Tags: men | waist | size | health

Waist Size Tied to Men’s Health Risks

Wednesday, 01 Aug 2012 10:57 AM


Experts have come up with a new way to measure men’s overall health – by waist size. Cornell University researchers have found men whose waists measure nearly 40 inches or more have three times as many urinary problems – as well as greater risks of high blood pressure, cardiovascular disease and sexual problems – than men with smaller belt sizes.
The findings, published in the British Journal of Urology International, are based on an analysis of 409 men aged 40 to 91 years with moderate or severe lower urinary tract problems that cause frequent urination over a 2.5-year period. Cornell researcher Dr. Steven A Kaplan noted frequent urination can be a symptom of metabolic syndrome, a constellation of health problems that raises the risk of heart disease.
"The global epidemic of obesity and diabetes had led to a striking increase in the number of people with metabolic syndrome, which includes central obesity, glucose intolerance and high cholesterol and blood pressure levels" said Kaplan.
"Together, these have been traditionally associated with an increased risk of heart disease and sexual problems. However, emerging data now suggest that metabolic syndrome may have [an] unrecognized effect on how often men urinate. Our study sought to examine the relationship between men's waist measurements and how often they urinate."
Among the study’s key findings:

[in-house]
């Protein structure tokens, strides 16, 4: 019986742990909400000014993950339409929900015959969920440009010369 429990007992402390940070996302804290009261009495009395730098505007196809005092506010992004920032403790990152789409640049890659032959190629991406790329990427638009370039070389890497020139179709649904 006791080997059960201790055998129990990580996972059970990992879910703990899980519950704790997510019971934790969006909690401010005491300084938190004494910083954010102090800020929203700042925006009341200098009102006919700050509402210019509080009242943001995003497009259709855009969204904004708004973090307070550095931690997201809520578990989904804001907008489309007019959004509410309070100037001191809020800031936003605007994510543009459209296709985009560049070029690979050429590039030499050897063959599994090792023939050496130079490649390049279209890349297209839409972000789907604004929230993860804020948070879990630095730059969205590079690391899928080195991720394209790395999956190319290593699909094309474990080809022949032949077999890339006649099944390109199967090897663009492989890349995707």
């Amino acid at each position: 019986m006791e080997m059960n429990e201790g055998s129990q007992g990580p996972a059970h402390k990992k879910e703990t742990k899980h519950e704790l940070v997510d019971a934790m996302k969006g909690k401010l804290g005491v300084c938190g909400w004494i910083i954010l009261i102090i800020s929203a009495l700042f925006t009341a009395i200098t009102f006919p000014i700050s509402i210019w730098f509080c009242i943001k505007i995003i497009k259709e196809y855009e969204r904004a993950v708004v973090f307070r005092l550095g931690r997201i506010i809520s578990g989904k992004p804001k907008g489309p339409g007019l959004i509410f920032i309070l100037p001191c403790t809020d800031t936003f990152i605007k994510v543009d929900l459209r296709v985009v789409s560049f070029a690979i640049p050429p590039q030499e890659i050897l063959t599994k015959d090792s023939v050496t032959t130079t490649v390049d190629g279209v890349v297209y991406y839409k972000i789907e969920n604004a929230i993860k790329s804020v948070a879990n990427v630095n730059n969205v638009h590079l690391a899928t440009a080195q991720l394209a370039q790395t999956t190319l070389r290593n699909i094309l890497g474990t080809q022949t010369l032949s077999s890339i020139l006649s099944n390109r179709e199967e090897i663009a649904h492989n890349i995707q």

• Of the 409 men, 37.5 percent had a waist size of less than 35.4 inches, about a third had belt sizes of between about 36 and 39.4 and 29 percent had higher measurements.
• Larger waist size was associated with more frequent urination – 39 percent of the men in the large waist group urinated more than eight times in 24 hours, compared with 27 percent in the middle group and 16 percent of men with the smallest waists.
• Men with larger waists reported more erection problems than the others (74.5 percent, 50 percent and 32 percent, respectively). They were also more likely to have high blood pressure (33.5 percent, 22 percent and 14.5 percent, respectively), coronary artery disease (29 percent, 17 percent and 8 percent), type 2 diabetes (33 percent, 16 percent and 11 percent) and elevated cholesterol.


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Men with bigger belt sizes have more urinary problems, hypertension, cardiovascular and sexual issues.
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2012-57-01
Wednesday, 01 Aug 2012 10:57 AM
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